A don, Dr Tajudeen Amusa, who is of the Department of Forestry Management, University of Ilorin, has called for aggressive tree planting by all Nigerians to boost afforestation.
Amusa also urged government at various levels, individuals and communities to encourage tree planting in order to fight land degradation.
He made the call on Tuesday, June 28, 2022, while speaking with newsmen in Ilorin, the Kwara State capital, on measures to combat desertification and drought.
The don further called on the government to put measures in place that would mitigate the effects of drought on mankind.
“Desert and drought are natural occurrences and could be aggravated through deforestation, overgrazing and bad irrigation practices, hence the need for individuals, communities and governments to encourage tree planting to fight land degradation,’’ he said.
Amusa noted that the negative effects of desert and drought in the Northern part of the country had led to the movement of people and animals down South, which often results in farmers-herders clashes.
The senior lecturer observed that due to the danger of desertification, the United Nations in 1994, set aside June 17 as World Day to Combat Desertification and Drought.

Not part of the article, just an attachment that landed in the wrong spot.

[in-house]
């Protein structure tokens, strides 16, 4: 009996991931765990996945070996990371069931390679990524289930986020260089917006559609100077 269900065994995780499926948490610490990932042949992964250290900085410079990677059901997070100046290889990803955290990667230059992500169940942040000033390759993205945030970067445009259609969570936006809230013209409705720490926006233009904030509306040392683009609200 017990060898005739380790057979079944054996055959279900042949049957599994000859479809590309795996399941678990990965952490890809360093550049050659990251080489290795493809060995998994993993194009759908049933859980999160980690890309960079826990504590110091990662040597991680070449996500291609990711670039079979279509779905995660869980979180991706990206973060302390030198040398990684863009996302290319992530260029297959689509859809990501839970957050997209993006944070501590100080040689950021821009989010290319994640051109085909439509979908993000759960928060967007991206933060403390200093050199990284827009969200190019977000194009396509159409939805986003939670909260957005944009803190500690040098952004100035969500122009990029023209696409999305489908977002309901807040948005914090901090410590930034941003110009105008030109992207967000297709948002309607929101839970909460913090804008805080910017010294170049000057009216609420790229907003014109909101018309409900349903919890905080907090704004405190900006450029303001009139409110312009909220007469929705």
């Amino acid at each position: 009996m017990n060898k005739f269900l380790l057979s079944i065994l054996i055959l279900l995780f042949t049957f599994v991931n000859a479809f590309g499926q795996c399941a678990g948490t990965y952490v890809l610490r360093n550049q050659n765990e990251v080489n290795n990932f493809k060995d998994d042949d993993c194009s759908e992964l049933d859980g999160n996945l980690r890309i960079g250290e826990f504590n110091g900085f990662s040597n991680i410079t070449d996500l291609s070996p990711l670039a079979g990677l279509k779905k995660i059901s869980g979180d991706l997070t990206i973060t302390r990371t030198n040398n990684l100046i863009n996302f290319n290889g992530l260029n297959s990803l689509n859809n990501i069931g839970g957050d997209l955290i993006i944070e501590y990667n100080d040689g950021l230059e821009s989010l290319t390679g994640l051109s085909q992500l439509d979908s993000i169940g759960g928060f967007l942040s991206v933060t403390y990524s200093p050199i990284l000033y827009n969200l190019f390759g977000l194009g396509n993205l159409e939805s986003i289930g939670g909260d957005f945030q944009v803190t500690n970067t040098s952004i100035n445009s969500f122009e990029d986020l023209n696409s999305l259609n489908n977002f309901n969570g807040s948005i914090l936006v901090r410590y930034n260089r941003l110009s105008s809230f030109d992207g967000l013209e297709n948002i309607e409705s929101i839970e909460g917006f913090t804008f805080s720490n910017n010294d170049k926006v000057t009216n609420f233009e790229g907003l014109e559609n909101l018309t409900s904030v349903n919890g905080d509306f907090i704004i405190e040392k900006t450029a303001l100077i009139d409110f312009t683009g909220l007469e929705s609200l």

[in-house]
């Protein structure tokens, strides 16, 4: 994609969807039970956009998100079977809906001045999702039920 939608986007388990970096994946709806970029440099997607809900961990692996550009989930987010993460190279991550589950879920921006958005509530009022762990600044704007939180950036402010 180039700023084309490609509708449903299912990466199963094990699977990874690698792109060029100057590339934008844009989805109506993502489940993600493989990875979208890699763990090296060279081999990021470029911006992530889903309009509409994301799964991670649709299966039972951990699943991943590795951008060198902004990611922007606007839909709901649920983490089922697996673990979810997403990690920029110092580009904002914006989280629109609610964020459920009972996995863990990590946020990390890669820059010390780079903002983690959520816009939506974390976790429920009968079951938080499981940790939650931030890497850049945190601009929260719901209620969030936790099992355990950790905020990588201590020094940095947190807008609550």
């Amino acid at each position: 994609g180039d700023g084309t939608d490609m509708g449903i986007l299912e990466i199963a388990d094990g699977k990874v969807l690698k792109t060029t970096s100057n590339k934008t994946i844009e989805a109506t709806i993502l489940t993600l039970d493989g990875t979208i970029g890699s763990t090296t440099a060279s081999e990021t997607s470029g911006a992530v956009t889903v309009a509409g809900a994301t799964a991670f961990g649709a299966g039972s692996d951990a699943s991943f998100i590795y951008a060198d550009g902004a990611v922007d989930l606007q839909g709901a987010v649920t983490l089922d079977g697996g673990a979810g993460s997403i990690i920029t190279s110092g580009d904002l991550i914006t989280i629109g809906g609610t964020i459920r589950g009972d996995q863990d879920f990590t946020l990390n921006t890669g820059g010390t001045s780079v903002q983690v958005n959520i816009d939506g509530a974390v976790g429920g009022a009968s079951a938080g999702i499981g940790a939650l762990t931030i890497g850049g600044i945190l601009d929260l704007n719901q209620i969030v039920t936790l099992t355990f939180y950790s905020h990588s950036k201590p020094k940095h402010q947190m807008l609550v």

He explained that the day was to lay emphasis on the importance of early action to avoid disastrous consequences for humanity and the ecosystems.
Amusa stressed that, by 2050, droughts may affect over three-quarter of the world’s population.
“More than 2.7 billion people are already facing water shortage, with 11.7 million deaths.
“Although there would be need for industrialisation and urbanisation, the wellbeing of the environment must be put into consideration, hence proper town planning should be prioritised,’’ he said.
According to the United Nations Children Fund (UNICEF), no country is immune to drought, hence by 2040, one in four children will be living in areas with extreme water shortages.
Besides, Amusa advocated integrating land and water management to protect soils from erosion, salinisation and other forms of degradation.
He said government and citizens must protect the vegetative cover, which can be a major instrument for soil conservation against wind and water erosion.
“There is the need to turn to alternative livelihoods that do not depend on traditional land uses, such as dry land aquaculture, greenhouse agriculture and tourism-related activities.
“This is less demanding on local land and natural resources, and yet provides sustainable income,’’ he advised.
By Fatima Mohammed-Lawal